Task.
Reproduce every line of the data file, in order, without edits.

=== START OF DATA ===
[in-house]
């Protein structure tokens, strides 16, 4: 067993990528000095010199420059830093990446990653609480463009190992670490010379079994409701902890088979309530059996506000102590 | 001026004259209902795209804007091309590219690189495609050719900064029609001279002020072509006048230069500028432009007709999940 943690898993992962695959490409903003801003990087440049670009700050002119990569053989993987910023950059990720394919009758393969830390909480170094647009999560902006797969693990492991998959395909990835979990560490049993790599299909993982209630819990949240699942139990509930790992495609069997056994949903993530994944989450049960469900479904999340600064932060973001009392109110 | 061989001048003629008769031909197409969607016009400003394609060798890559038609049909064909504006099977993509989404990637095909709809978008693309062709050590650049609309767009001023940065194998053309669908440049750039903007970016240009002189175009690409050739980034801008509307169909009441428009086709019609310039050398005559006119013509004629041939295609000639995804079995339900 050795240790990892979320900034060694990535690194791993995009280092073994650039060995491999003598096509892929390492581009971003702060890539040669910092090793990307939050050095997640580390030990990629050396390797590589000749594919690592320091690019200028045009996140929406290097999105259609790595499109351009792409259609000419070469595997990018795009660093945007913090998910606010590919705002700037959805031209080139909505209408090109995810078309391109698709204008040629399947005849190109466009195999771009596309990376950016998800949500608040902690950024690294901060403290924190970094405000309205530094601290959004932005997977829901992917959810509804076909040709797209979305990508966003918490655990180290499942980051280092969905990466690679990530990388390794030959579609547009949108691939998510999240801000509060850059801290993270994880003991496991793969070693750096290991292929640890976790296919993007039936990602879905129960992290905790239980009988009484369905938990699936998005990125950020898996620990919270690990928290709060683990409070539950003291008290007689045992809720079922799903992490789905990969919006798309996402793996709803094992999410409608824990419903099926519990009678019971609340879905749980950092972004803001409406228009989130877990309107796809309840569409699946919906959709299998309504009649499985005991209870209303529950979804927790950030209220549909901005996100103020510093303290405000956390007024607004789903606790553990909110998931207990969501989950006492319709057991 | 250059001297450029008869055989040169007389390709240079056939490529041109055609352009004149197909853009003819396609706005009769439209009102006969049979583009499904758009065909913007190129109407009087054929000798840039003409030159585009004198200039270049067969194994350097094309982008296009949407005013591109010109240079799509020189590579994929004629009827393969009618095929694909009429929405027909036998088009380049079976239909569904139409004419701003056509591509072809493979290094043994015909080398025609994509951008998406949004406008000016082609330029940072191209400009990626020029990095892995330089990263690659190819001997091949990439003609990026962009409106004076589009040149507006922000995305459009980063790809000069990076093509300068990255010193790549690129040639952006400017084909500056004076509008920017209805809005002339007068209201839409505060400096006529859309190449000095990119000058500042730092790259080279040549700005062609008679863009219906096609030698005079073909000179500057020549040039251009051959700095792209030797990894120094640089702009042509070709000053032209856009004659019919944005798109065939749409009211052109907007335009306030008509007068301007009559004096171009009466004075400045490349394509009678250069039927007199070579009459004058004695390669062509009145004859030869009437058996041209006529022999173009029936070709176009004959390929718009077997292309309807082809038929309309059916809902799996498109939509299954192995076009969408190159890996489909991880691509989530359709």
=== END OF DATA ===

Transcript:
[in-house]
């Protein structure tokens, strides 16, 4: 067993990528000095010199420059830093990446990653609480463009190992670490010379079994409701902890088979309530059996506000102590 | 001026004259209902795209804007091309590219690189495609050719900064029609001279002020072509006048230069500028432009007709999940 943690898993992962695959490409903003801003990087440049670009700050002119990569053989993987910023950059990720394919009758393969830390909480170094647009999560902006797969693990492991998959395909990835979990560490049993790599299909993982209630819990949240699942139990509930790992495609069997056994949903993530994944989450049960469900479904999340600064932060973001009392109110 | 061989001048003629008769031909197409969607016009400003394609060798890559038609049909064909504006099977993509989404990637095909709809978008693309062709050590650049609309767009001023940065194998053309669908440049750039903007970016240009002189175009690409050739980034801008509307169909009441428009086709019609310039050398005559006119013509004629041939295609000639995804079995339900 050795240790990892979320900034060694990535690194791993995009280092073994650039060995491999003598096509892929390492581009971003702060890539040669910092090793990307939050050095997640580390030990990629050396390797590589000749594919690592320091690019200028045009996140929406290097999105259609790595499109351009792409259609000419070469595997990018795009660093945007913090998910606010590919705002700037959805031209080139909505209408090109995810078309391109698709204008040629399947005849190109466009195999771009596309990376950016998800949500608040902690950024690294901060403290924190970094405000309205530094601290959004932005997977829901992917959810509804076909040709797209979305990508966003918490655990180290499942980051280092969905990466690679990530990388390794030959579609547009949108691939998510999240801000509060850059801290993270994880003991496991793969070693750096290991292929640890976790296919993007039936990602879905129960992290905790239980009988009484369905938990699936998005990125950020898996620990919270690990928290709060683990409070539950003291008290007689045992809720079922799903992490789905990969919006798309996402793996709803094992999410409608824990419903099926519990009678019971609340879905749980950092972004803001409406228009989130877990309107796809309840569409699946919906959709299998309504009649499985005991209870209303529950979804927790950030209220549909901005996100103020510093303290405000956390007024607004789903606790553990909110998931207990969501989950006492319709057991 | 250059001297450029008869055989040169007389390709240079056939490529041109055609352009004149197909853009003819396609706005009769439209009102006969049979583009499904758009065909913007190129109407009087054929000798840039003409030159585009004198200039270049067969194994350097094309982008296009949407005013591109010109240079799509020189590579994929004629009827393969009618095929694909009429929405027909036998088009380049079976239909569904139409004419701003056509591509072809493979290094043994015909080398025609994509951008998406949004406008000016082609330029940072191209400009990626020029990095892995330089990263690659190819001997091949990439003609990026962009409106004076589009040149507006922000995305459009980063790809000069990076093509300068990255010193790549690129040639952006400017084909500056004076509008920017209805809005002339007068209201839409505060400096006529859309190449000095990119000058500042730092790259080279040549700005062609008679863009219906096609030698005079073909000179500057020549040039251009051959700095792209030797990894120094640089702009042509070709000053032209856009004659019919944005798109065939749409009211052109907007335009306030008509007068301007009559004096171009009466004075400045490349394509009678250069039927007199070579009459004058004695390669062509009145004859030869009437058996041209006529022999173009029936070709176009004959390929718009077997292309309807082809038929309309059916809902799996498109939509299954192995076009969408190159890996489909991880691509989530359709």